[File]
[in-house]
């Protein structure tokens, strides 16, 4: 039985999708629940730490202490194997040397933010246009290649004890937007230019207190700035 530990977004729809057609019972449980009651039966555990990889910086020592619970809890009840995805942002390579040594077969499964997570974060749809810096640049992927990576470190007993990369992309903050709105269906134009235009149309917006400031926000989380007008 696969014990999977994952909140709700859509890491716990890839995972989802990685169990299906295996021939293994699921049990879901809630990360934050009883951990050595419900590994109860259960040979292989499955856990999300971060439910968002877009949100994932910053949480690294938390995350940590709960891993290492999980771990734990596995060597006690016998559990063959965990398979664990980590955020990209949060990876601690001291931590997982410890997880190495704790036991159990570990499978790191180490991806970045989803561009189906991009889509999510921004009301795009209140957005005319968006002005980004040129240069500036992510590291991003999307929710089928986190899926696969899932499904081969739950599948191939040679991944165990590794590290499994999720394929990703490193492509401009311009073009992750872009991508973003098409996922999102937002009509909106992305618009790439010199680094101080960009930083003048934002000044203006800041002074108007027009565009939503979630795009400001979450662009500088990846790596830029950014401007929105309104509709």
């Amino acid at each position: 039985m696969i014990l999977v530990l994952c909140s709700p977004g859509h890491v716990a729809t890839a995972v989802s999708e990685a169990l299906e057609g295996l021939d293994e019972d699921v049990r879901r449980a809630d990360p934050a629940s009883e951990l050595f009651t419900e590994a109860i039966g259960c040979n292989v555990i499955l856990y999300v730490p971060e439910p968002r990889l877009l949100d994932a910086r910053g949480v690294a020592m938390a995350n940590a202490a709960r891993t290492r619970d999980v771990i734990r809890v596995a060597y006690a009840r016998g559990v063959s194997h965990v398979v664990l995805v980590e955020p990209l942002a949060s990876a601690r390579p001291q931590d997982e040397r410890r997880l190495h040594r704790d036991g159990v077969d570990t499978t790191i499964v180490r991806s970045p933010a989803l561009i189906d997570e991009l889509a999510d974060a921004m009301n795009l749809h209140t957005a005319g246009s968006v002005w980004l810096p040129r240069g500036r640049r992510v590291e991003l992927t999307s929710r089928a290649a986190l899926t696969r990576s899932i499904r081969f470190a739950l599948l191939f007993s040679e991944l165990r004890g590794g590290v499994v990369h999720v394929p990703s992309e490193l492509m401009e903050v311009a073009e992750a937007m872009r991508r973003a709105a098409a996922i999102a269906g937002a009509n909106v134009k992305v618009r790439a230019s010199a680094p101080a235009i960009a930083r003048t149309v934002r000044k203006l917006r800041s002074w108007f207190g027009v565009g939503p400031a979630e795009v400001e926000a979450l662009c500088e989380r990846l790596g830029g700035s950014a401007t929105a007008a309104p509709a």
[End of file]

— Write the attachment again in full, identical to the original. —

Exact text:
[in-house]
């Protein structure tokens, strides 16, 4: 039985999708629940730490202490194997040397933010246009290649004890937007230019207190700035 530990977004729809057609019972449980009651039966555990990889910086020592619970809890009840995805942002390579040594077969499964997570974060749809810096640049992927990576470190007993990369992309903050709105269906134009235009149309917006400031926000989380007008 696969014990999977994952909140709700859509890491716990890839995972989802990685169990299906295996021939293994699921049990879901809630990360934050009883951990050595419900590994109860259960040979292989499955856990999300971060439910968002877009949100994932910053949480690294938390995350940590709960891993290492999980771990734990596995060597006690016998559990063959965990398979664990980590955020990209949060990876601690001291931590997982410890997880190495704790036991159990570990499978790191180490991806970045989803561009189906991009889509999510921004009301795009209140957005005319968006002005980004040129240069500036992510590291991003999307929710089928986190899926696969899932499904081969739950599948191939040679991944165990590794590290499994999720394929990703490193492509401009311009073009992750872009991508973003098409996922999102937002009509909106992305618009790439010199680094101080960009930083003048934002000044203006800041002074108007027009565009939503979630795009400001979450662009500088990846790596830029950014401007929105309104509709």
């Amino acid at each position: 039985m696969i014990l999977v530990l994952c909140s709700p977004g859509h890491v716990a729809t890839a995972v989802s999708e990685a169990l299906e057609g295996l021939d293994e019972d699921v049990r879901r449980a809630d990360p934050a629940s009883e951990l050595f009651t419900e590994a109860i039966g259960c040979n292989v555990i499955l856990y999300v730490p971060e439910p968002r990889l877009l949100d994932a910086r910053g949480v690294a020592m938390a995350n940590a202490a709960r891993t290492r619970d999980v771990i734990r809890v596995a060597y006690a009840r016998g559990v063959s194997h965990v398979v664990l995805v980590e955020p990209l942002a949060s990876a601690r390579p001291q931590d997982e040397r410890r997880l190495h040594r704790d036991g159990v077969d570990t499978t790191i499964v180490r991806s970045p933010a989803l561009i189906d997570e991009l889509a999510d974060a921004m009301n795009l749809h209140t957005a005319g246009s968006v002005w980004l810096p040129r240069g500036r640049r992510v590291e991003l992927t999307s929710r089928a290649a986190l899926t696969r990576s899932i499904r081969f470190a739950l599948l191939f007993s040679e991944l165990r004890g590794g590290v499994v990369h999720v394929p990703s992309e490193l492509m401009e903050v311009a073009e992750a937007m872009r991508r973003a709105a098409a996922i999102a269906g937002a009509n909106v134009k992305v618009r790439a230019s010199a680094p101080a235009i960009a930083r003048t149309v934002r000044k203006l917006r800041s002074w108007f207190g027009v565009g939503p400031a979630e795009v400001e926000a979450l662009c500088e989380r990846l790596g830029g700035s950014a401007t929105a007008a309104p509709a």